We posted yesterday about researchers finding the former USS Independence, a light carrier that had served in World War II, and was later a target vessel used in atomic testing. She actually survived not one, but two atomic blasts, with considerable damage, but no loss of hull integrity. She was scuttled primarily because decontaminating her proved to be too difficult.
Immediately after World War II, the US realized it had the ultimate trump card in the atomic bomb, but was surprised to find just how little it knew about what the weapons could, and more importantly, could not, be expected to do to targets, particularly military targets. The Navy especially was concerned about what effect nuclear weapons would have on the future of naval warfare. Scientists as well needed to conduct research into the basics of weapon development. They had very little information to work with, as only three devices had ever been detonated, and rather obviously, very little scientific data was available from the two used in combat.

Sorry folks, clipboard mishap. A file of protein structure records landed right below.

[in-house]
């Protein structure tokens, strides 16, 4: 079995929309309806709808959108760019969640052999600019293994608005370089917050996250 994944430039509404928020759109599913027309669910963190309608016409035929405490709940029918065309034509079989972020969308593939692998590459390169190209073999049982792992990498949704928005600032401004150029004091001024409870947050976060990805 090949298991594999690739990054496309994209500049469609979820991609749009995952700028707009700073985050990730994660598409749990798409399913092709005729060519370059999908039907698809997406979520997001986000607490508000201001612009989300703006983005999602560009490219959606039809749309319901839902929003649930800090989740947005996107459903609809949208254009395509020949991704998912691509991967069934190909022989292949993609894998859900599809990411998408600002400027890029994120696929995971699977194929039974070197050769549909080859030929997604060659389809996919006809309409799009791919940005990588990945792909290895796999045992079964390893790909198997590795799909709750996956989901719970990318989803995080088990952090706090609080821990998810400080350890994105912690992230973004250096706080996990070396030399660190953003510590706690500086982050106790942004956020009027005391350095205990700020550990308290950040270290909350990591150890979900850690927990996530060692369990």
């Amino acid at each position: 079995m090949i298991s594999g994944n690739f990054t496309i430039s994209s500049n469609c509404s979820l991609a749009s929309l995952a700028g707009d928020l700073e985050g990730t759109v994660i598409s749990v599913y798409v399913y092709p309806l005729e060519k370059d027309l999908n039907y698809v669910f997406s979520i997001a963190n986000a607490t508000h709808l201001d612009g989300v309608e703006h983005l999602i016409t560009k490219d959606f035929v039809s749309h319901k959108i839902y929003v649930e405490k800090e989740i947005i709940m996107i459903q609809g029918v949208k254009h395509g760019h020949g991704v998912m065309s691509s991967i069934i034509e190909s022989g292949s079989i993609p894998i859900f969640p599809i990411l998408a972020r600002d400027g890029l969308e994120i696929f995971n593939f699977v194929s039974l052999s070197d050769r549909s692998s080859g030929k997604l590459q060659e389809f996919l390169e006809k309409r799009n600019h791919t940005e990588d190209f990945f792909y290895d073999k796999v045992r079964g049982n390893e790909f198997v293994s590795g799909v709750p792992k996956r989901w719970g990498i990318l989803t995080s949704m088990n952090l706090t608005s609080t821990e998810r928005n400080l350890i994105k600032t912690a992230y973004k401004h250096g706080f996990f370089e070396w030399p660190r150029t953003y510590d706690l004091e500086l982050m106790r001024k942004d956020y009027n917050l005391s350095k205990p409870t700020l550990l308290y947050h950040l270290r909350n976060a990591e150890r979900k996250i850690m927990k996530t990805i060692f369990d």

And so, even as the US was working to build an inventory of nuclear weapons, it chose to expend two in a test program at Bikini Atoll in the Marshall Islands. Further, the Navy arranged a target array of about 90 of virtually every type at varying ranges from the intended ground zero. The first weapon, Able, was an airburst, dropped from a B-29. The second shot, Baker, was a shallow underwater burst, with the device suspended by cables from a small ship.
Grab a cup of coffee, this is going to take a bit. The first video is quick, and shows the Baker shot in color.
This video is about 42 minutes long, and shows the set up and effects of both Able and Baker.
What’s astonishing is just how few ships were actually sunk. Ships only a few hundred yards from the burst survived with relatively little damage. The Able shot, being an airburst, left relatively little fallout. The Baker shot, however, was a radiological mess, heavily contaminating virtually every ship in the array.
The major wrecks at Bikini, Saratoga, Nagato, etc, are in quite shallow water, and can be dived with regular scuba equipment.